Jul 9, 2012 at 7:44 am   rating: 5  small thumbs up

       
    • #20.3   nick17

      Ooops, forgot my original thought, which was that I had a note on each bin to indicate which was which, and once I removed the notes and hid the recycling bin under my desk, the cops quit with their oh-so-clever games.

      Jul 9, 2012 at 7:47 am   rating: 1  small thumbs up

       
     
  • #21   Lis

    After reading all these posts, I think I am going to kiss my recycling collectors! We don’t have to sort, for some time now they take ALL plastics 1-7, including lids, AND we can put plastic bags in there — either a handful of them or, as we like to do, collect recycling in a plastic bag, then take it out when it’s full (several times a week) to the blue bins which are picked up once a week. They make recycling almost effortless!

    Jul 5, 2012 at 10:04 pm   rating: 10  small thumbs up

    • #21.1   H for Toy

      Me too, Lis. All they ask around here is that you rinse out any large chunks of food, and keep paper separate from everything else. I will no longer complain when the truck wakes me up at 5:30am. They obviously make the rest of my life easier!

      Jul 6, 2012 at 6:32 am   rating: 3  small thumbs up

       
    • #21.2   Noelegy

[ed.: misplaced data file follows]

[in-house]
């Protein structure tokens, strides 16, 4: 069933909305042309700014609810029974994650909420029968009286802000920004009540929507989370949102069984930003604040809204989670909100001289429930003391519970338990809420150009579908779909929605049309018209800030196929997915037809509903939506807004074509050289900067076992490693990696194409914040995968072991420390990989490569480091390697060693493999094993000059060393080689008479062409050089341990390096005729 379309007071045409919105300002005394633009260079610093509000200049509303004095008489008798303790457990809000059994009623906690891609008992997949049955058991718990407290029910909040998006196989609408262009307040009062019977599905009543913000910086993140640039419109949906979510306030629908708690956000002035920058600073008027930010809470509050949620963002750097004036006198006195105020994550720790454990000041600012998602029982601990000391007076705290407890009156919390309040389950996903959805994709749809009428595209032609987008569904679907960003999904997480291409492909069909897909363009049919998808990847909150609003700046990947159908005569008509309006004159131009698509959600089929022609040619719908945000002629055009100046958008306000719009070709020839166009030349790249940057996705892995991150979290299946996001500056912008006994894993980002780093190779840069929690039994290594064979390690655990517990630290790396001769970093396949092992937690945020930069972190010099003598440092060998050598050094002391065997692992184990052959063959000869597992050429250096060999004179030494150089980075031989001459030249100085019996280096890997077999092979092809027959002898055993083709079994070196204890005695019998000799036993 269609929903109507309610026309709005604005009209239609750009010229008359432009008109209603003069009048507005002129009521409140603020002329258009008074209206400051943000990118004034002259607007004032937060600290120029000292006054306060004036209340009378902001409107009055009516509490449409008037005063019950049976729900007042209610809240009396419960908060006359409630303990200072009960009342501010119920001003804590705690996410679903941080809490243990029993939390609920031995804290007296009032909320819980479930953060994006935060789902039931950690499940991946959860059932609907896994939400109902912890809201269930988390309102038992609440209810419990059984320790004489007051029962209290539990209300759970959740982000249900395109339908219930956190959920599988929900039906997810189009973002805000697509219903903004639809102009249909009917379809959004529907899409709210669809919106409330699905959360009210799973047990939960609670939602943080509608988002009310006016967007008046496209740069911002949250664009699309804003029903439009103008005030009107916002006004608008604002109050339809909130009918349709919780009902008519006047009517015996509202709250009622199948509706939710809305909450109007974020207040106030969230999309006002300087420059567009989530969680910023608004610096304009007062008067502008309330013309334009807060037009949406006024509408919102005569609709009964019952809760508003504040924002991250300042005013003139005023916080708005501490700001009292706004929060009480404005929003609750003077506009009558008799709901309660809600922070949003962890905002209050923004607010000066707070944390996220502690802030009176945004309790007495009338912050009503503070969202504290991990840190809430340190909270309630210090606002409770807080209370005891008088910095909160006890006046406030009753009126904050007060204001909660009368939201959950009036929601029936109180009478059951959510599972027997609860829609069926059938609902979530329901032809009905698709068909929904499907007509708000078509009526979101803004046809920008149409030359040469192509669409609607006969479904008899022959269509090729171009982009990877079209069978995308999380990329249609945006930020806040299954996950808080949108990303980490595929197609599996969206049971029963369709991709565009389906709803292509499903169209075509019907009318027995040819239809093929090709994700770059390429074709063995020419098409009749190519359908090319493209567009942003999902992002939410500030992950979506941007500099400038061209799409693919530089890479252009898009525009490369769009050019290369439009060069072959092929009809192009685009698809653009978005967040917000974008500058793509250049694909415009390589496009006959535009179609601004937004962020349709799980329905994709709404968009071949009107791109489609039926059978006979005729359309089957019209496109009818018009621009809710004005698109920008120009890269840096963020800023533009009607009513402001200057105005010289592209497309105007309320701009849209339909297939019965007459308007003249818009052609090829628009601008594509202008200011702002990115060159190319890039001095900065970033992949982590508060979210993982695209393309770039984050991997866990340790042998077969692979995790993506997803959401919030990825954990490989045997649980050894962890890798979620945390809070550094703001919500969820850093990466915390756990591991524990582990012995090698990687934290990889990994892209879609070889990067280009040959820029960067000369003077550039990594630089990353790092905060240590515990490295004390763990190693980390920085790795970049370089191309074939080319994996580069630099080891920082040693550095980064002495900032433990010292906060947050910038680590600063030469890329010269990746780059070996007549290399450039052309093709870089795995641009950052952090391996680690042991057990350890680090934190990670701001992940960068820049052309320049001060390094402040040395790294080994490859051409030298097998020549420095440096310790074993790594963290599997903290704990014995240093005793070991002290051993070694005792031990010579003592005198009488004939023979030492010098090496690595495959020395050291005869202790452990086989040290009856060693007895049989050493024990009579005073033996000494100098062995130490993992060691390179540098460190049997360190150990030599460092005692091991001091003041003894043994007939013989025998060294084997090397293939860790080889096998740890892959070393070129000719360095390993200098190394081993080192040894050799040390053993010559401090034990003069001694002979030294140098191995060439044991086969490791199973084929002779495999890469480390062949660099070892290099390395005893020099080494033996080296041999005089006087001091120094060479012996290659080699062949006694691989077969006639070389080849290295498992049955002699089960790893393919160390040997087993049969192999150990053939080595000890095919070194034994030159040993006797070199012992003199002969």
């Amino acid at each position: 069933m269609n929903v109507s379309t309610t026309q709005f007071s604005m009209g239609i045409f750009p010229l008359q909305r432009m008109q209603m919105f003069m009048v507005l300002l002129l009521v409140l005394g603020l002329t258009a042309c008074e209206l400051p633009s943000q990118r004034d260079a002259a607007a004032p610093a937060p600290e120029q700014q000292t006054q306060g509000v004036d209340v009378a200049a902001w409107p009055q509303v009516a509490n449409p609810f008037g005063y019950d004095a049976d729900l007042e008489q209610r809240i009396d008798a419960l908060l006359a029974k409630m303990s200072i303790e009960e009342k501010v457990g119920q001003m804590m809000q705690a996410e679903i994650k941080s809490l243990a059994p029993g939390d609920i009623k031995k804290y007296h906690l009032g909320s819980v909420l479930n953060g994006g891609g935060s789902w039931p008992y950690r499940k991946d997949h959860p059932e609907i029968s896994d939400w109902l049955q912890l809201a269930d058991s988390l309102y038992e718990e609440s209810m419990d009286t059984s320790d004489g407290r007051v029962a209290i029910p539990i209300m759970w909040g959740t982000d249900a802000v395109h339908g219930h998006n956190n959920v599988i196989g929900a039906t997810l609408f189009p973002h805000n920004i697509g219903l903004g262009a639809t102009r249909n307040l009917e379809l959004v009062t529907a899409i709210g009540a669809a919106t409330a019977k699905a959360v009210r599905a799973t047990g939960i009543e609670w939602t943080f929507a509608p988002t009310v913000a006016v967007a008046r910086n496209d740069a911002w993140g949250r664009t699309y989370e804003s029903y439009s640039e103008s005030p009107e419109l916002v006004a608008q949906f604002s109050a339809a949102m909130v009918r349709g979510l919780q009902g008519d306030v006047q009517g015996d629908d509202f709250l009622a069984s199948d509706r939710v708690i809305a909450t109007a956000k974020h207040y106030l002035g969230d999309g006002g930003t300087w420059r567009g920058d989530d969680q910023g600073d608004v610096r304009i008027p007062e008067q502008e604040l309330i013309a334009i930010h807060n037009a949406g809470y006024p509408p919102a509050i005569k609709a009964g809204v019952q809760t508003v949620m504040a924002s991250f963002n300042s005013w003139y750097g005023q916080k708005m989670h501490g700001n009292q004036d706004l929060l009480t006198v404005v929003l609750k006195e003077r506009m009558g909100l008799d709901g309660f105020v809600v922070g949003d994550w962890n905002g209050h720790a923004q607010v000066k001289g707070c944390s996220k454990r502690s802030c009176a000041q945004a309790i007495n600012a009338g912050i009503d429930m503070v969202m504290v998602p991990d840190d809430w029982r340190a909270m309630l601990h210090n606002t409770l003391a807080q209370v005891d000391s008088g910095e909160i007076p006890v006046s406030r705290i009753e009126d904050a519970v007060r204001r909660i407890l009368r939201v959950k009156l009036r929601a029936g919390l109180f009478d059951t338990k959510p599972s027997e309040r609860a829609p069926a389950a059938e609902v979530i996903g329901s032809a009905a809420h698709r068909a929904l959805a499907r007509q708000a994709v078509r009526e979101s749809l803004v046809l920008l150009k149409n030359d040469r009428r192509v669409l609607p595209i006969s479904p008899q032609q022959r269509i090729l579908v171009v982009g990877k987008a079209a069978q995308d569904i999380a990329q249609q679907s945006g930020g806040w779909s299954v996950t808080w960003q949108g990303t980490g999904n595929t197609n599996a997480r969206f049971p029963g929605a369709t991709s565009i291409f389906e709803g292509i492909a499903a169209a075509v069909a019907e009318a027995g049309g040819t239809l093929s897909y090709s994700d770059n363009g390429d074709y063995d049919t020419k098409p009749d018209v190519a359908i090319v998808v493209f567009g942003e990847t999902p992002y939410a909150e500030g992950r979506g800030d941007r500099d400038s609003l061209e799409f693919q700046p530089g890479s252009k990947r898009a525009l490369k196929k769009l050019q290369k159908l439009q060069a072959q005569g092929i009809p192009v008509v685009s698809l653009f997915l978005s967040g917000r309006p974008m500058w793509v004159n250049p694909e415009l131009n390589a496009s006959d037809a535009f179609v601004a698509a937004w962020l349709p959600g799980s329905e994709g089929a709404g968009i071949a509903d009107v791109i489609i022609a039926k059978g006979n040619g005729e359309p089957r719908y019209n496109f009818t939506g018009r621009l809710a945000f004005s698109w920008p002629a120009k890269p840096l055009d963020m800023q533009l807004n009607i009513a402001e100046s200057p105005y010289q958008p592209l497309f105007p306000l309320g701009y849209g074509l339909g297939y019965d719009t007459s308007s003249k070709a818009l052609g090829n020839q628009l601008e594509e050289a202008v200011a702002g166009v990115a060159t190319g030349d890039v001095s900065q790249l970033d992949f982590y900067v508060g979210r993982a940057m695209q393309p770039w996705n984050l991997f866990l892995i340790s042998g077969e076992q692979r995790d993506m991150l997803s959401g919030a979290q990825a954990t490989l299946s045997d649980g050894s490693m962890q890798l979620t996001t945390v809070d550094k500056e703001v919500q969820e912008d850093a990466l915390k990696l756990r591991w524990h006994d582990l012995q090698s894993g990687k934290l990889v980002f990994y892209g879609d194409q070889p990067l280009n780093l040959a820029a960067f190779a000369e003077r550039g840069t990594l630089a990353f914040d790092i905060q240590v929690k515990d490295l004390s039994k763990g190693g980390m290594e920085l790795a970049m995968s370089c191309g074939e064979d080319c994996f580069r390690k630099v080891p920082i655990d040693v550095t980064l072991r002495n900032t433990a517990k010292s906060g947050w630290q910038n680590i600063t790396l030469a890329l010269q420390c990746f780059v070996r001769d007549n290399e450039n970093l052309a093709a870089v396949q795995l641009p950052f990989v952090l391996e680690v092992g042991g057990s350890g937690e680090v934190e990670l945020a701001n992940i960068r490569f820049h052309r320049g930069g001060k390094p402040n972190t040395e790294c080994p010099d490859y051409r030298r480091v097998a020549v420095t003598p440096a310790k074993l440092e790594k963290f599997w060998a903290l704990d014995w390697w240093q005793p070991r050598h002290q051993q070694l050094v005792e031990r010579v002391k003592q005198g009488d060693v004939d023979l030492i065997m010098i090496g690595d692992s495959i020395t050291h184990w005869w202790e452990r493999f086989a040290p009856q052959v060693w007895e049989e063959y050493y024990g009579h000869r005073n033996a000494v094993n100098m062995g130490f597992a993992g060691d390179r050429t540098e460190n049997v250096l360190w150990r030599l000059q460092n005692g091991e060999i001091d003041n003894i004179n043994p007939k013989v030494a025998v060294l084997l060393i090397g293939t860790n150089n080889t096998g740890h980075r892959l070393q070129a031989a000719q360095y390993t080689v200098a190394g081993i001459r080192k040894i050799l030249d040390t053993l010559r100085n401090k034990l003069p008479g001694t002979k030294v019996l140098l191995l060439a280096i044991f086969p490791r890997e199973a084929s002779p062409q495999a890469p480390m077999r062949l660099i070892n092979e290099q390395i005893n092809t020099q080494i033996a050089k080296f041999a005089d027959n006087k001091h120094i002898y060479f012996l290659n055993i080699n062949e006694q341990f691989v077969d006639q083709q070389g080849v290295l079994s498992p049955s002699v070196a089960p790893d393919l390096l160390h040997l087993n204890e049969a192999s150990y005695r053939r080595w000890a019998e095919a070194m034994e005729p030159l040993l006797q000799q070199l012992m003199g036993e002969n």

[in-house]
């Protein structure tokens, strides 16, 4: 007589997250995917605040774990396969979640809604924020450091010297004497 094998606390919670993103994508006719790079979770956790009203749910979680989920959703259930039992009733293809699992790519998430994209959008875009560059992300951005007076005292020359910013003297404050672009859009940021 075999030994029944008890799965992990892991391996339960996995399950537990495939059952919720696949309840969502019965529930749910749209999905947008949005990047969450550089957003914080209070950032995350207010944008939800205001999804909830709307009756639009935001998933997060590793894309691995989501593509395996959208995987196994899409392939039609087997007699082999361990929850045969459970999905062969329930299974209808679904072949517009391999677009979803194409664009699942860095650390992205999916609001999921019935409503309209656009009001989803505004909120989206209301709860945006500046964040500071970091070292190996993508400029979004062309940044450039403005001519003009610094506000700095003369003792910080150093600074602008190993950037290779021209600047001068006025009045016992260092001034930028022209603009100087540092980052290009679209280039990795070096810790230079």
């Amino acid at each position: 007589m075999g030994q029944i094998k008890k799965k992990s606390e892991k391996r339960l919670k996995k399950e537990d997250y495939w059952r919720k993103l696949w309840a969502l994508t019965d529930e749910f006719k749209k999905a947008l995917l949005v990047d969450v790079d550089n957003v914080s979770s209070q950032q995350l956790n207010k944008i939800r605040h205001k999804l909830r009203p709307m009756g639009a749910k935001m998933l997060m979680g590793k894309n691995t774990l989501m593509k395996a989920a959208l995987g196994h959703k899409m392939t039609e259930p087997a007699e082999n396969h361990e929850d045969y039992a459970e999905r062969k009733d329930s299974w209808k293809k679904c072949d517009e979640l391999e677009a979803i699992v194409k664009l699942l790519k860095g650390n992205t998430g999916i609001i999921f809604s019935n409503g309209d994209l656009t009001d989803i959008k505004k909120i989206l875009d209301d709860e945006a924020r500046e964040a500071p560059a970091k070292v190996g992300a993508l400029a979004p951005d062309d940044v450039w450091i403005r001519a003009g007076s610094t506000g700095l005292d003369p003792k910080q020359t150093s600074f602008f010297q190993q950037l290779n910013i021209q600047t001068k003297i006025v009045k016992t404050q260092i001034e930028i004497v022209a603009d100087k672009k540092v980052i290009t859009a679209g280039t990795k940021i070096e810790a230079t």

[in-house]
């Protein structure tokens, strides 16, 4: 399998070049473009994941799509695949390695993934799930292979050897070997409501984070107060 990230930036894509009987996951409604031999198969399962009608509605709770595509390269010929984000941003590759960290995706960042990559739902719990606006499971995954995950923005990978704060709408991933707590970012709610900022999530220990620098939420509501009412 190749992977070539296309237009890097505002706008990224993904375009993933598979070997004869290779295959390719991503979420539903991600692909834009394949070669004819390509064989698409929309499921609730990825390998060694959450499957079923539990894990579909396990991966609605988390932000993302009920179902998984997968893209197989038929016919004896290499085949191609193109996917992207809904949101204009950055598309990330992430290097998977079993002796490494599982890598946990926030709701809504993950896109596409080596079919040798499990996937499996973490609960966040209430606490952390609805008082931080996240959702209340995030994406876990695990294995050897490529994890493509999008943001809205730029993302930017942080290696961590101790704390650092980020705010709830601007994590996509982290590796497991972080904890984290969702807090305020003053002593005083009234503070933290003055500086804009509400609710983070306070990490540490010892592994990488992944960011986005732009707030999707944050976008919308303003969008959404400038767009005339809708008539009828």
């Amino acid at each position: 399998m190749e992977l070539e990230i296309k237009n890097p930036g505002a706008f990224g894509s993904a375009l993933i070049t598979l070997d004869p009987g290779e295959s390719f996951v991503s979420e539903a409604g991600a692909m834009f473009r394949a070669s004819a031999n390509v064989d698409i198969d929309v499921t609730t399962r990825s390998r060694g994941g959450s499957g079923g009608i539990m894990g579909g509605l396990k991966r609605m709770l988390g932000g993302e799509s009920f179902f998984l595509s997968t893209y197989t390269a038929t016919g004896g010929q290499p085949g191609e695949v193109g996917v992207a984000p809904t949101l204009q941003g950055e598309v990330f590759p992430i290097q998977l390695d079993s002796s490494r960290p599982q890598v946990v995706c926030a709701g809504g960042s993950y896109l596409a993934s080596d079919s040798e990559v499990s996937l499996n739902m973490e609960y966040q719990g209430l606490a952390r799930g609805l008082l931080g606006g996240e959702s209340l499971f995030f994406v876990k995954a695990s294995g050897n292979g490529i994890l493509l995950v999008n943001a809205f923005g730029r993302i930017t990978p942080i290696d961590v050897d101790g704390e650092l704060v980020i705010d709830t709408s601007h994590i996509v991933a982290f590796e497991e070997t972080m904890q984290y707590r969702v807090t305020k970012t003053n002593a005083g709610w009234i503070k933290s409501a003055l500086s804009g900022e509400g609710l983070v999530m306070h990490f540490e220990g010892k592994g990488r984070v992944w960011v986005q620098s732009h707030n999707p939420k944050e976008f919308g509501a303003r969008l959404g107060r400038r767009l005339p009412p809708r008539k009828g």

Now I see how fortunate I really am! We throw all of our recyclables in one big green bin. We wash the food out of bottles or cans, out of courtesy, but I’m not sure it’s required. Labels don’t have to be removed. Glass, cardboard, and metal all goes in the same bin.

      Jul 6, 2012 at 2:04 pm   rating: 4  small thumbs up

       
    • #21.3   Noelegy

      *and plastics.

      Jul 6, 2012 at 2:05 pm   rating: 0  small thumbs up

       
     
  • #22   Mawwd

    All I gotta ask is: what is so goddamn hard about not putting trash in the recycling bin? And once presented with a sign asking people to do a simple task, why do some suddenly turn into assholes that absolutely MUST keep doing the wrong thing? I mean, people like that must realize that they’re inconveniencing others, right? I mean, what if someone else gets fined because of that trash? What if to not get fined someone else has to clean up after the asshole? What about the fact that if nobody does, the recycling guy has to deal with it? If the recycling guy takes it and refuses to deal with it, it fucks up the recycling plant? I mean seriously. Just be a decent person and put your trash in the TRASH and recyclables in the RECYCLABLES and don’t make such a show about being a dickwad. It takes 1 second to recognize the correct bin, and over that some people want to throw a little fit and make sure to put their nasty trash where other people have to pick it up. Pathetic.

    Jul 24, 2012 at 4:11 pm   rating: 2  small thumbs up